According to a signed affidavit from the South African Revenue Service (SARS), President Cyril Ramaphosa’s dollars, found hidden inside a couch on his Phala Phala farm, were not declared to the South African tax authorities.
Also read: Ramaphosa answers question on the Phala Phala farm saga
The Democratic Alliance (DA) leader, John Steenhuisen, requested information from SARS through the Promotion of Access to Information Act (PAIA) to verify President Ramaphosa’s claim that he received US$580,000 from a Sudanese national, Hazim Mustafa, as payment for cattle in a legitimate business transaction.
SARS responded to the request, stating that it could not find any record of Mustafa declaring the currency upon entry into South Africa.
The response implies that Ramaphosa may have hidden the funds illegally inside a couch on his game farm, contradicting his claim that the money was part of a legitimate business transaction.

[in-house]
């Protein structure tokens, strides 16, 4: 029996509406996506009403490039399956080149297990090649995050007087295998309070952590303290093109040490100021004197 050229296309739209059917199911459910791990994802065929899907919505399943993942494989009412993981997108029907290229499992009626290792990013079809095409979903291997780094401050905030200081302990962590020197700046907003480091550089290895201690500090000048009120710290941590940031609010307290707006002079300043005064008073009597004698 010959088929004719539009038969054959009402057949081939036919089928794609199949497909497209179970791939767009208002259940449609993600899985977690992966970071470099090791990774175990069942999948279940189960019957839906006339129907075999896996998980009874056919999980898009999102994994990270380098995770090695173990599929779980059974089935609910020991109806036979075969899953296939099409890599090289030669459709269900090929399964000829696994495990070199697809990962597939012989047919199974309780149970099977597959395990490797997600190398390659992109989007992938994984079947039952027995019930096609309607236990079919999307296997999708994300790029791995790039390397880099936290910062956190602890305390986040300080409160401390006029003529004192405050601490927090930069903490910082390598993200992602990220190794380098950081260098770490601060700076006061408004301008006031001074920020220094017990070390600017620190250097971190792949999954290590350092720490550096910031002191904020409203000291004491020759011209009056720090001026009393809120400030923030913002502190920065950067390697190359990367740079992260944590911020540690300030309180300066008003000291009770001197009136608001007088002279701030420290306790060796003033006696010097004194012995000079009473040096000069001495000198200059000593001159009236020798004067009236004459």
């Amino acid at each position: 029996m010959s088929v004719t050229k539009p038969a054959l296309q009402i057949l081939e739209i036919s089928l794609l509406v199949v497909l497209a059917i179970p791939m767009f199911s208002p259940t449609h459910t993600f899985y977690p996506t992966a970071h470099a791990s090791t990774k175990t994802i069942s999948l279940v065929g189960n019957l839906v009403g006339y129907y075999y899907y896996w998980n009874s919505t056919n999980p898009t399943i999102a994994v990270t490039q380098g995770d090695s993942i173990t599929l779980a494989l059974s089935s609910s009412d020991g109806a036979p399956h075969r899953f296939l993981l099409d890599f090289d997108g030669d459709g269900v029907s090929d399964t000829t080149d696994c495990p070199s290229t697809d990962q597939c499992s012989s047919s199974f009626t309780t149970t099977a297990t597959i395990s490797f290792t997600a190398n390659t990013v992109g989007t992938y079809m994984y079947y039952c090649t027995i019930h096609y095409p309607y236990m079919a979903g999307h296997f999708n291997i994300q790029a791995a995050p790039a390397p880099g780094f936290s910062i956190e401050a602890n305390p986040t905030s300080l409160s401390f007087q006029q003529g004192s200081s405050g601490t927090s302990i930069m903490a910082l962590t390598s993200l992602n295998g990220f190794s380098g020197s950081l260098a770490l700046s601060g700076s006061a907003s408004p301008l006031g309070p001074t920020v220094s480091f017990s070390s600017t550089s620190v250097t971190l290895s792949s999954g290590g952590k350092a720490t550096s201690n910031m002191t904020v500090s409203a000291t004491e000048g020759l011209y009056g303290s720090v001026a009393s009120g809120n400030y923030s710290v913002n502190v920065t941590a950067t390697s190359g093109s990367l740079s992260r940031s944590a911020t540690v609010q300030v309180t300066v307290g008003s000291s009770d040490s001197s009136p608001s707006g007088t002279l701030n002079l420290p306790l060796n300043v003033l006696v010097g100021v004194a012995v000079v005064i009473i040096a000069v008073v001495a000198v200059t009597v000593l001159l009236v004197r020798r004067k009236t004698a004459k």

This information supports the Section 89 panel’s report that Ramaphosa may have violated the Constitution, the Prevention and Combating of Corrupt Activities Act, and his oath of office.
The SARS customs policy on excess currency stipulates that “every person must declare” foreign currency upon arrival in the country. Failure to adhere to this provision is an offence that may be criminally prosecuted.
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Picture: The Presidency of the Republic of South Africa